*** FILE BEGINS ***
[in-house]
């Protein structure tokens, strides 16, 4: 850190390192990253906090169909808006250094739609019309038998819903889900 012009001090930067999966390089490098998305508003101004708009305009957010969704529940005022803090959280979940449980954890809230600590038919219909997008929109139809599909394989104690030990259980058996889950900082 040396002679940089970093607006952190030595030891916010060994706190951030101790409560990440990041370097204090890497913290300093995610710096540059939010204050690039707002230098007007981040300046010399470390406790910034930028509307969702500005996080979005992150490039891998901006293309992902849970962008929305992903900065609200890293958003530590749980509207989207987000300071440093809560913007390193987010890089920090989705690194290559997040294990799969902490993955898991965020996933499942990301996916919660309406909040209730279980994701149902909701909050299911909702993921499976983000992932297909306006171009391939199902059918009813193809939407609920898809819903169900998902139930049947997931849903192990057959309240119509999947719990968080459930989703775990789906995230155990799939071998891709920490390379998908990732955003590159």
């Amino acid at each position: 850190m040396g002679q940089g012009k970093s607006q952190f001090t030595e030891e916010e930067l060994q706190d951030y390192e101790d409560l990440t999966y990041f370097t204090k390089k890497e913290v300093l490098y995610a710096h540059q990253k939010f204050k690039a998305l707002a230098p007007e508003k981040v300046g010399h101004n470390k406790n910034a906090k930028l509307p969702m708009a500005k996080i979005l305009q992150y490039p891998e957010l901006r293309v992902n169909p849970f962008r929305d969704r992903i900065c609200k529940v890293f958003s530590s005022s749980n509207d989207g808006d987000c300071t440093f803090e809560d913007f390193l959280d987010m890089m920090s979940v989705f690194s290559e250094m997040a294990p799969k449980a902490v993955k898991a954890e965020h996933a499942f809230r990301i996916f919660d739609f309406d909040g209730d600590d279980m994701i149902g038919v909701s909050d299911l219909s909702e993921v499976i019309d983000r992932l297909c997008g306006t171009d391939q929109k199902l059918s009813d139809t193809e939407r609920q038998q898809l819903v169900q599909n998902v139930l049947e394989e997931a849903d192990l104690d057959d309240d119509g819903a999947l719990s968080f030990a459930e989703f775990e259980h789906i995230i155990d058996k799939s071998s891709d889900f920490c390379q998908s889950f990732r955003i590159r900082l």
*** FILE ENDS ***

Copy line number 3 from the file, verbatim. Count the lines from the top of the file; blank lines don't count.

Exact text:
């Amino acid at each position: 850190m040396g002679q940089g012009k970093s607006q952190f001090t030595e030891e916010e930067l060994q706190d951030y390192e101790d409560l990440t999966y990041f370097t204090k390089k890497e913290v300093l490098y995610a710096h540059q990253k939010f204050k690039a998305l707002a230098p007007e508003k981040v300046g010399h101004n470390k406790n910034a906090k930028l509307p969702m708009a500005k996080i979005l305009q992150y490039p891998e957010l901006r293309v992902n169909p849970f962008r929305d969704r992903i900065c609200k529940v890293f958003s530590s005022s749980n509207d989207g808006d987000c300071t440093f803090e809560d913007f390193l959280d987010m890089m920090s979940v989705f690194s290559e250094m997040a294990p799969k449980a902490v993955k898991a954890e965020h996933a499942f809230r990301i996916f919660d739609f309406d909040g209730d600590d279980m994701i149902g038919v909701s909050d299911l219909s909702e993921v499976i019309d983000r992932l297909c997008g306006t171009d391939q929109k199902l059918s009813d139809t193809e939407r609920q038998q898809l819903v169900q599909n998902v139930l049947e394989e997931a849903d192990l104690d057959d309240d119509g819903a999947l719990s968080f030990a459930e989703f775990e259980h789906i995230i155990d058996k799939s071998s891709d889900f920490c390379q998908s889950f990732r955003i590159r900082l």